The government said it had taken measures to 'step up security' linked to next year's Olympics
The government said it had taken measures to 'step up security' linked to next year's Olympics AFP News

The city government in Paris said Monday it was "not worried" about knock-on effects from almost a week of riots on next year's Olympic Games.

France has witnesssed several nights of violence in Paris suburbs and across the country since a policeman shot dead a teenager during a traffic stop last week.

Although he acknowledged being "concerned about the situation" in France, Emmanuel Gregoire, deputy to Paris mayor Anne Hidalgo, said he had "no concerns about the impact" on the Olympics.

"We're still a year away from the Games. We shouldn't get our calendars mixed up," Gregoire told AFP.

The Olympic "flame is an extraordinary opportunity to bring hope" in "a country showing extremely concerning signs," mayor Hidalgo said at a Monday event outlining the torch route through the capital.

When the Olympic flame was brought through Paris in 2008 ahead of the Beijing Games, the route had to be completed by bus because of demonstrations by pro-Tibet protesters.

"We all have in mind the things that didn't necessarily go well, we're working for this to bring joy and enthusiasm," Hidalgo said.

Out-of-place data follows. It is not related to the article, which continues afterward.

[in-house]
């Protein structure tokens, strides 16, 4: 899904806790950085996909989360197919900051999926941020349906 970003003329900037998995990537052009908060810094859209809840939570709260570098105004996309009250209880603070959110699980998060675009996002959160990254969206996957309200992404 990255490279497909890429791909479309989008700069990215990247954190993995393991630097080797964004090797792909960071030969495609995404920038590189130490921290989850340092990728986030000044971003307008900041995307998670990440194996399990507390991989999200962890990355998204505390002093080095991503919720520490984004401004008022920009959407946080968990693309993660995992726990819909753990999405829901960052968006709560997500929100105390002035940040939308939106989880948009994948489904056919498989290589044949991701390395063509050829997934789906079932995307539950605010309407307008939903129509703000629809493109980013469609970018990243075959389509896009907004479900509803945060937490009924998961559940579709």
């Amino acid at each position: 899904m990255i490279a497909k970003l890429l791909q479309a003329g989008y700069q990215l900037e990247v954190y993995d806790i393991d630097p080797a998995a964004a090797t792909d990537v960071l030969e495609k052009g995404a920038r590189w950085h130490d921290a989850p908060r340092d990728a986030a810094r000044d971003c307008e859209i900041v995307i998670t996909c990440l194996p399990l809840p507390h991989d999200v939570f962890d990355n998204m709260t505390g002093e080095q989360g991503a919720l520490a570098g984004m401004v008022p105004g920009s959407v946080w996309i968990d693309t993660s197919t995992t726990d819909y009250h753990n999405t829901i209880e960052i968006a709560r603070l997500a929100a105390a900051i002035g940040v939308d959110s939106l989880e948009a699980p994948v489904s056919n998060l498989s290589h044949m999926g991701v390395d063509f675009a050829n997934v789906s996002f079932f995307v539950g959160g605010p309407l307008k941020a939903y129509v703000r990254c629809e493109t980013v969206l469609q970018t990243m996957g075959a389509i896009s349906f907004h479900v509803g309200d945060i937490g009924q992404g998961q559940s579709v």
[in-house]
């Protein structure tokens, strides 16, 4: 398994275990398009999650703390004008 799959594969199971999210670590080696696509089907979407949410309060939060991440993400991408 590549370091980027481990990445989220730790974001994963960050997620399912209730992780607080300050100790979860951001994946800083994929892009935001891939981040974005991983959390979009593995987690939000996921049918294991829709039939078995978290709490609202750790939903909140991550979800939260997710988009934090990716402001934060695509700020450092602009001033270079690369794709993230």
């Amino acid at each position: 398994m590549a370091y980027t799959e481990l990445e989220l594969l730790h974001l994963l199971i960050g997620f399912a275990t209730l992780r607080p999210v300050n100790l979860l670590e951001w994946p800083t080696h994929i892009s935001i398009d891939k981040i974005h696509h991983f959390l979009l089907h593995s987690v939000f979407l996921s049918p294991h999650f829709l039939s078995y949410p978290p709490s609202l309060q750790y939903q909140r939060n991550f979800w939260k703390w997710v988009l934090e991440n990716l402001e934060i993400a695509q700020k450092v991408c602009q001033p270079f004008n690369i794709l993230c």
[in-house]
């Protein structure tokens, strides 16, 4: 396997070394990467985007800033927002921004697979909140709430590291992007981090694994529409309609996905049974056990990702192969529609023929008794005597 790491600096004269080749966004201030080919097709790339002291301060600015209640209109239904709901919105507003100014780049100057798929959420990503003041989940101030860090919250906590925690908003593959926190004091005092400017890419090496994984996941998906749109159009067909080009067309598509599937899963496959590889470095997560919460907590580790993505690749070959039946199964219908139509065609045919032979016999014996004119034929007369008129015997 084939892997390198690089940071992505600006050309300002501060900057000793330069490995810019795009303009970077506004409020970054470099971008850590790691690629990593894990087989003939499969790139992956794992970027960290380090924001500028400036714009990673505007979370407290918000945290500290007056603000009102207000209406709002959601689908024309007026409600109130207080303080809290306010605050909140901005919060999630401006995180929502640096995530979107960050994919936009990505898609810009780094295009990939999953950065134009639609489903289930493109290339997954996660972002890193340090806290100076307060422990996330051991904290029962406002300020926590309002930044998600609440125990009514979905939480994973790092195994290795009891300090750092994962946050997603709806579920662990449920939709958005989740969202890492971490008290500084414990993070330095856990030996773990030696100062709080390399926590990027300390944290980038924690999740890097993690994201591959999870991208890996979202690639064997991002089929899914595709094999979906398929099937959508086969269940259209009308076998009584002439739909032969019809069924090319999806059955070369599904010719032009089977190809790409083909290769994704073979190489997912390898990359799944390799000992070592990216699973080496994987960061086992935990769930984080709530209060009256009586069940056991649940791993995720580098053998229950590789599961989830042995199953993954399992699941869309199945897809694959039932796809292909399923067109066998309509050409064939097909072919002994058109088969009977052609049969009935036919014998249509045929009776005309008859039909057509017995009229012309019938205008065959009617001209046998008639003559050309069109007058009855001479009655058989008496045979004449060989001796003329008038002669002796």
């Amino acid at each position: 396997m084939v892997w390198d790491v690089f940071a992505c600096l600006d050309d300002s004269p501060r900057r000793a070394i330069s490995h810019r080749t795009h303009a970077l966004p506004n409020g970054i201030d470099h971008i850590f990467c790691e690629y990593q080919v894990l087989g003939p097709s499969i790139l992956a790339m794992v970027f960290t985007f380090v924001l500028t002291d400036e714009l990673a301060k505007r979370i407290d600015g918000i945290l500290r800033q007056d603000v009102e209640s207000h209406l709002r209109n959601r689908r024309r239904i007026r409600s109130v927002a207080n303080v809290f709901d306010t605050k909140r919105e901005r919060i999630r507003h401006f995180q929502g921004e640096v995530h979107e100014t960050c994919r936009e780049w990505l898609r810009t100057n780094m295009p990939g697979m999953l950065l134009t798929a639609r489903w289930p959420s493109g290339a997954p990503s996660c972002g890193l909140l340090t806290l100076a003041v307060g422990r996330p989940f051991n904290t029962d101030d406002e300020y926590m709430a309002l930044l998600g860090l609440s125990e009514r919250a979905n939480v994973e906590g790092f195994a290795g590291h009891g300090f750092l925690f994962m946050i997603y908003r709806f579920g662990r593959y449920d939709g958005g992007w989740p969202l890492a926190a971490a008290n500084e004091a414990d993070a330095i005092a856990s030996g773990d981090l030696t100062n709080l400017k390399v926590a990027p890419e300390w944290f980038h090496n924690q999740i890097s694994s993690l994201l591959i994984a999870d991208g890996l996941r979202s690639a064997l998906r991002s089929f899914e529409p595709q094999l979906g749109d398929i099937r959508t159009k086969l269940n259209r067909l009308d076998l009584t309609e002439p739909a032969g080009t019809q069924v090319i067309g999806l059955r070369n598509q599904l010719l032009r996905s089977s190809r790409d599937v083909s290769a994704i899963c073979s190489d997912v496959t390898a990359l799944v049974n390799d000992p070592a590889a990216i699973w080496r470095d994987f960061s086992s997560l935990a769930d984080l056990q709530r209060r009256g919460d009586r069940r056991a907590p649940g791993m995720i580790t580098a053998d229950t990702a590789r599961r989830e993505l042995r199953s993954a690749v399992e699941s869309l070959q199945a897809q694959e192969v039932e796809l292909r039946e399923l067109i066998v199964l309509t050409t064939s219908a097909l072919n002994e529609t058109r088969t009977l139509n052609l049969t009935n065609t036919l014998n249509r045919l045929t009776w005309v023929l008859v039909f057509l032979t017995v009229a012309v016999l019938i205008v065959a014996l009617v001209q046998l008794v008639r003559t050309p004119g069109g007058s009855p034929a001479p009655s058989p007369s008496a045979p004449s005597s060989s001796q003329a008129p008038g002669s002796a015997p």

"We will live up to the security" needs of the Games, her sports chief Pierre Rabadan said -- while adding that there would "no doubt" be disturbances.

Sports Minister Amelie Oudea-Castera said Monday that the government had "taken measures in recent days to again step up security of infrastructure" linked to next year's Olympics.

"The nation is damaged by all of this. What's going on obviously isn't good for France's image" abroad, Oudea-Castera added.

Nevertheless, "there were events like this about a year ahead of the London Games, with very violent demonstrations following police violence. London's Games were very positive," she said.

France's ability to host major events like the upcoming Rugby World Cup and the Olympics had already been called into question over major failures in crowd management at the 2022 Champions League final at the Stade de France.

The venue, set to form the centrepiece of the Games, lies in one of the Paris suburbs shaken by violence since the fatal shooting of 17-year-old Nahel M. on Tuesday by a policeman.